How to Run Faster – Long Distance

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You may have just started to run and are getting more and more comfortable with the long distance sport. However, you are finding yourself running the same pace over and over again and want to try to figure out how to run faster. This could be because you are looking to actively compete in a future race or want to start setting some personal records of your own.

Below are some useful workouts that many veteran runners use to help increase their overall speed. Be sure to take note of how your body is reacting and not push too hard that you become injured.

Speed Workout:

Want to learn how to run faster? Then run faster! You may be doing long distance running but that does not mean that you can find benefits through running sprints. There are a few different speed workouts out there, using different variations of times and speeds, however a simple program would be similar to:

  • 5-10 minute warm up
  • 5 minutes of normal running pace
  • 1 minute of sprinting (about 90% of your full speed)
  • 2 minutes of a slow jog
  • Repeat (1 minute sprint / 2 minutes slow jog) x 4
  • 5 minute cool down

Of course this can be tailored to your own personal level, but by doing sprints your body will become more accustomed to faster speeds which in the long run will help move along your pace at longer distances.

Improve Your Form:

Running in the proper running form not only allows you to run farther, but it also allows you run more efficiently and faster. If for some reason your form is causing your body to work harder than it needs to, then you can kiss any type of increase in speed goodbye.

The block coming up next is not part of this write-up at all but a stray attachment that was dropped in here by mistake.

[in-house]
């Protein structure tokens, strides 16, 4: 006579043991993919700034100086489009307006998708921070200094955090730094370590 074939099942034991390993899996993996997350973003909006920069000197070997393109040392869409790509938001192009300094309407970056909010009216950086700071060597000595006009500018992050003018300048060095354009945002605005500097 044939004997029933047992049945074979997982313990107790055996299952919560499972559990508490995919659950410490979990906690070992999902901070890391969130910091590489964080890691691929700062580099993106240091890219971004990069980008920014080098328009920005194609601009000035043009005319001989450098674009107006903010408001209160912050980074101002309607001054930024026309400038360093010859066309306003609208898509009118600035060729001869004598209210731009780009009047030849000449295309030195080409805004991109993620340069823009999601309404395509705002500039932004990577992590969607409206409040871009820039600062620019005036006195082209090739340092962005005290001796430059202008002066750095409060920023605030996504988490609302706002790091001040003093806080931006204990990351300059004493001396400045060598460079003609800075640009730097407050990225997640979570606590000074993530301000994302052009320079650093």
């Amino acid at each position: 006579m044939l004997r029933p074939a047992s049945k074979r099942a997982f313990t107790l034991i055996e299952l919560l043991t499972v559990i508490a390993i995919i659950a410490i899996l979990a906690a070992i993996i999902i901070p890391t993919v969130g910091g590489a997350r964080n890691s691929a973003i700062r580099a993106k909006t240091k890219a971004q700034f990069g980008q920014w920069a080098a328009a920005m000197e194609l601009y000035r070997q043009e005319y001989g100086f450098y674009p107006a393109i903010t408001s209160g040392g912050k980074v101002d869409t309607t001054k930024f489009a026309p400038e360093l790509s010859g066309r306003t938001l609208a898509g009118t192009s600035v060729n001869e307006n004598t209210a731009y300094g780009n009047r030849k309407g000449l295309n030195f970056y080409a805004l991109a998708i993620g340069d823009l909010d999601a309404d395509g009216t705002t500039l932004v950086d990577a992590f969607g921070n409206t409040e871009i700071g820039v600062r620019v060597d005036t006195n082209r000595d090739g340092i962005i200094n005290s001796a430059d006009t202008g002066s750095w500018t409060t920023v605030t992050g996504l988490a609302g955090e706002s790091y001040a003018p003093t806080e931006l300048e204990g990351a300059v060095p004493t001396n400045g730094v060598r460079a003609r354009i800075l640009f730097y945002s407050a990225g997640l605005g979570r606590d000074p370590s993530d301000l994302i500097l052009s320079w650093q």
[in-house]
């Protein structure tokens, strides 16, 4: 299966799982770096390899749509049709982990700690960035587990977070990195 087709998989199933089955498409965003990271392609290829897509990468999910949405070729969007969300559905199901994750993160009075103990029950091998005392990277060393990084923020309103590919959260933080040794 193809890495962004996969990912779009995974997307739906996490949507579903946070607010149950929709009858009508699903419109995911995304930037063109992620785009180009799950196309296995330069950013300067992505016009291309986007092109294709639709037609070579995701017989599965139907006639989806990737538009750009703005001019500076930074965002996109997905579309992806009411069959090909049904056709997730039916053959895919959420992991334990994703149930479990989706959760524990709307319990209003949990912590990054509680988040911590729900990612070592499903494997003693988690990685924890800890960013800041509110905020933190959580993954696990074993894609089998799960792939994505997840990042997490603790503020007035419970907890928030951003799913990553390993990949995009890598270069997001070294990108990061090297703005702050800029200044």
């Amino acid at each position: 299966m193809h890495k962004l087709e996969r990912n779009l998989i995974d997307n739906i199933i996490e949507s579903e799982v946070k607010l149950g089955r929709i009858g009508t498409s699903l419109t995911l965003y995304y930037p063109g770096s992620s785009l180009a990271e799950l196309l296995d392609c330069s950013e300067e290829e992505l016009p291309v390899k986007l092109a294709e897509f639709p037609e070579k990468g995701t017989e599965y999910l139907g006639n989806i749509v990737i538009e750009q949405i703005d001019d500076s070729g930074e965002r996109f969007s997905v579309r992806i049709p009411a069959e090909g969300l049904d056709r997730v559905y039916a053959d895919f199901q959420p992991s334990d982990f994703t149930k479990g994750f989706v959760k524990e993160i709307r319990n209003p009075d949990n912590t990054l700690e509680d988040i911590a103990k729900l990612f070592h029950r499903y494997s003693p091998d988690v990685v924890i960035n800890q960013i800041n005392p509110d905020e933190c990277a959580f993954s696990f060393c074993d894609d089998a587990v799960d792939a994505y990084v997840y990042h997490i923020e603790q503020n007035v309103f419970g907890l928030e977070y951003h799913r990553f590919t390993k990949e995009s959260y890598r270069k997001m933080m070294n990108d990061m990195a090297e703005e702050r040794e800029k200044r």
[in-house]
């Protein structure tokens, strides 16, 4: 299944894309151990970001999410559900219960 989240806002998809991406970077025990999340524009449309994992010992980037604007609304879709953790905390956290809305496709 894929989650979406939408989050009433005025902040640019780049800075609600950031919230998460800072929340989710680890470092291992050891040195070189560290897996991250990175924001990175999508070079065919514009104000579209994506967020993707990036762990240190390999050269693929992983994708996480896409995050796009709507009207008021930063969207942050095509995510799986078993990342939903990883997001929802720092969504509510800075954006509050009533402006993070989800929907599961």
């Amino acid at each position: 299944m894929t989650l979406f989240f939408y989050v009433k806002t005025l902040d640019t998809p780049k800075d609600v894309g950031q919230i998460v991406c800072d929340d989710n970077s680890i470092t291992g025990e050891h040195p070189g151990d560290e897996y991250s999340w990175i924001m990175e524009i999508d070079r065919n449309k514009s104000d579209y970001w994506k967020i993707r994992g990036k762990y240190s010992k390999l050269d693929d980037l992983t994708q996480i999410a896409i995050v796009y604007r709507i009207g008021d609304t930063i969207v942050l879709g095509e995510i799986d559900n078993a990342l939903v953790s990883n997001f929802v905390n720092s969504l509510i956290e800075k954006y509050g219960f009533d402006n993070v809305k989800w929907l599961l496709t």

Commons problems with form include over-striding, heel striking, minimum arm movement or even bad posture. By learning to run properly you can learn how to run faster just by easing the burden on your body.

Rest Up When You Need It:

It is very tempting to think that after you do a speed workout one day, you should still be able to run your 5-10 miles the next day. Listen to your body. Speed training might mean less mileage for the day, but you are pushing your body a lot more per mile.

Take a day off if you feel like your body is exhausted from the speed training, especially the first couple of times you start doing it. There is no reason to risk injuring yourself just because you are trying to learn how to run faster. Be smart!

Eating Right:

Your diet can contribute to a lot of things – the amount of miles you can run, how you feel afterwards, muscle soreness, and yes, speed too. You need to make sure your body is properly fueled for its new “increase my speed” journey so that you are fully giving it your all instead of slugging around because you haven’t had enough calories, protein, carbs, etc in your body.

What are some of your secrets in running faster times? Comment below on how to run faster!

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